While uncertainty dominates post-referendum Britain, for the NHS it has to be ‘business as usual’. Critical challenges such as the severe UK nursing shortage continue to demand immediate resolution, to minimise any impact on quality of care and patient safety.
The Government has reluctantly agreed that the only viable solution to the UK’s nursing shortage is to recruit workers from abroad.
Caught between the pressures of immigration and an understaffed NHS, the Government’s compromise has been to grant foreign nurses temporary relief from visa restrictions.
The UK Nursing Shortage
In the UK, the staffing difficulties that NHS employers face have become notorious.
The nursing shortage has driven a demand for agency staff and premium nursing wages to a level that is unsustainable.
Last year, the NHS spent an unprecedented £3.3 billion on agency workers to plug recruitment gaps.
Notwithstanding these concerns, the Government has been reluctant to offer Tier 2 (General) Visas as the remedy.
Tier 2 (General) Visas
Tier 2 (General) Visas permit licensed employers to sponsor workers from outside the EEA in medium and high skilled roles.
Typically, Tier 2 (General) Visas will only be approved where:
- the vacancy is of the necessary skill and salary level set out in the Codes of Practice;
- a resident labour market test has been completed (or the occupation features on the Shortage Occupation List); and
- the employer has not exceeded the allocated number of sponsorships permitted by its licence.
In most cases, “restricted” sponsorships are also capped at an annual limit, currently set at £20,700.
In 2014/2015, over a quarter of the annual limit was allocated to healthcare occupations.
As part of the Government’s pledge to reduce net immigration, recent legislation has increased the eligibility thresholds for Tier 2 (General) Visas.
From April 2017, the minimum salary required for Tier 2 Sponsorship will be increased from £20,800 to £30,000.
From April 2016, any Tier 2 (General) Visa holders seeking permanent residence must be earning at least £35,000.
NHS employers, who have struggled with the UK’s nursing shortage, even without these new restrictions, have argued that the changes will make staffing impossible.
The average wage for a registered nurse in the UK is approximately £23,000.
Responding to the £35,000 salary requirement for permanent residence, the Royal College of Nursing warned that the rule would cause chaos to the NHS.
According to RCN research, if this rule were applied to all foreign nurses currently working in the UK, by 2020 6,620 nurses may have been forced to leave, wasting almost £40 million in recruitment costs.
In the past, even where nurses meet the criteria for a Tier 2 (General) Visa, applications have been refused because the annual cap has already been reached in that period.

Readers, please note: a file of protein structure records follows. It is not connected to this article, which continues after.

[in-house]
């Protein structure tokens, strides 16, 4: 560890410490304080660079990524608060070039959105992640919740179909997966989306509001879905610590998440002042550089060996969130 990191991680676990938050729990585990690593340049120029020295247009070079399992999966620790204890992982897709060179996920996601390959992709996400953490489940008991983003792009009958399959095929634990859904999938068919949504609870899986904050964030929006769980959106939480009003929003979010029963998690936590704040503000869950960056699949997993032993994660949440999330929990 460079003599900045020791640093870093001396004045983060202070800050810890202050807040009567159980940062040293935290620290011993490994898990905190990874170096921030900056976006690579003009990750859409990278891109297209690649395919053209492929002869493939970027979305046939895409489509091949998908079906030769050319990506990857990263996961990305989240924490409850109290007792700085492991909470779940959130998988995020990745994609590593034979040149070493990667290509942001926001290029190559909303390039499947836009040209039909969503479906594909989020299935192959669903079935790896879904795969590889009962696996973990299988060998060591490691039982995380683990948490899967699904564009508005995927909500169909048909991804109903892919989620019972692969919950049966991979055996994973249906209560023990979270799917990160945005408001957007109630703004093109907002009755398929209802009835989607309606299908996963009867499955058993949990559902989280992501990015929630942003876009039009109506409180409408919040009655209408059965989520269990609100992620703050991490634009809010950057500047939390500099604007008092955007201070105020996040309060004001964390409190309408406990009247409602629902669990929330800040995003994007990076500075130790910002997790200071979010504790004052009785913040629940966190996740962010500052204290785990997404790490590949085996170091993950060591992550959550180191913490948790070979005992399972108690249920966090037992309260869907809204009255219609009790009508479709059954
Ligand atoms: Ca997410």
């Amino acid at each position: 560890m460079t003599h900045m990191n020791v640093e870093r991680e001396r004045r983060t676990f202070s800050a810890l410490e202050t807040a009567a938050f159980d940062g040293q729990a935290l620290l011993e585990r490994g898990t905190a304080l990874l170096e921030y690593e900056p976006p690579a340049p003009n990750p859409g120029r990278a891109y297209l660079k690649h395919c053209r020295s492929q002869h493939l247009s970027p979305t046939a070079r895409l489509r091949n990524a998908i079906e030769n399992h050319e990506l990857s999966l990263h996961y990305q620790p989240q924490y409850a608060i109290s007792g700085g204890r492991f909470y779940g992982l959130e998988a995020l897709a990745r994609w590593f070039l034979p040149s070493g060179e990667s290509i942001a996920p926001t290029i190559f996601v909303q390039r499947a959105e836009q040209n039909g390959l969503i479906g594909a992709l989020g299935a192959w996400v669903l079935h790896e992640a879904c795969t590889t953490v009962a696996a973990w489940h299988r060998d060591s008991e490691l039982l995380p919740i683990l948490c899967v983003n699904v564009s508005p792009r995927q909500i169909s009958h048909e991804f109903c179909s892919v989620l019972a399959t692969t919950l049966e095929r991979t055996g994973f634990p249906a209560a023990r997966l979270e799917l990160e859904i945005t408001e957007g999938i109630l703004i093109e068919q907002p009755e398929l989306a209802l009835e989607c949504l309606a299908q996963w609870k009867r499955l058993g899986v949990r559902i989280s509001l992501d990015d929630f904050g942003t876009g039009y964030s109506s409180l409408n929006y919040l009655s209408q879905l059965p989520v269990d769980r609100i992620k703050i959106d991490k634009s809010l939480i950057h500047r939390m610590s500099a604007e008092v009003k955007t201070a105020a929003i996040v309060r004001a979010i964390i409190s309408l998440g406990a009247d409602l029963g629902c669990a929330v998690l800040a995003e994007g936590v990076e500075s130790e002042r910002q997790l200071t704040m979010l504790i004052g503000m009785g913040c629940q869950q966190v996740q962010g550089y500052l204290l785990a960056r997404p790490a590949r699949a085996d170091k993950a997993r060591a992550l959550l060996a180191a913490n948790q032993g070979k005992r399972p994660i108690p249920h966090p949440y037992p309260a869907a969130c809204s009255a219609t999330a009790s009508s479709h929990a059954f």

According to the Migration Advisory Committee’s (“MAC’s”) review of nursing, published in March 2016, more than 2,700 nursing applications have been refused because of the annual limit on applications.
Last year, the Newcastle upon Tyne Hospital NHS Foundation Trust reported that its attempts to recruit and sponsor 85 nurses from the Philippines had been rejected.
Occupations that feature on the Shortage Occupation List receive priority on the annual limit and are not subject to the £35,000 salary requirement when making permanent resident applications.
Employers filling these roles are also not required to advertise positions locally under the resident labour market test prior to recruiting outside of the EEA.
Before October last year, nurses did not appear on the list. At that time, they were temporarily added, pending further investigation by MAC.
MAC’s March report was critical of the Department of Health for using immigration as a “get-out-of-jail-free card”.
MAC determined that the Department should have taken steps to train more domestic nurses long before now.
Despite this criticism, MAC conceded that, in light of the current situation, visa priority should be given to employers seeking to fill nursing vacancies – at least as a short-term measure.
The Government ultimately accepted the pleas of NHS employers and the recommendations of MAC.
Nurses remain on the Shortage Occupation List – for the time being.
As a result, nurses receive priority in the annual restricted visa cap and are not subject to the £35,000 salary requirement that apply to permanent residence applications.
However, unlike most occupations on that list, they will still be required to carry out a resident labour market test before recruiting outside of the EEA.
Nurses have also been granted a temporary relief from the new minimum salary thresholds for sponsorship.
Nurses, medical radiographers and paramedics will be exempt from the new minimum salary thresholds, until July 2019. For these occupations, the minimum salary threshold remains at £20,800.
Walsall Healthcare NHS Trust for example recently announced that it was taking advantage of the temporary reprieve. The Board has just approved an international recruitment campaign aimed at “guaranteeing safe staffing levels”.
Securing Staff Post-Referendum
Given the referendum result, future immigration policy has never been so uncertain. All NHS employers should consider taking advantage of the Tier 2 (General) Visa system to fill vacancies and address the UK nursing shortage, while they are able to.
We are highly experienced in advising organisations on visa options for healthcare professionals such as nurses. To discuss the opportunities that presently exist for obtaining sponsorship licences, recruiting from outside the EU and securing Tier 2 (General) visas for nurses, please contact us.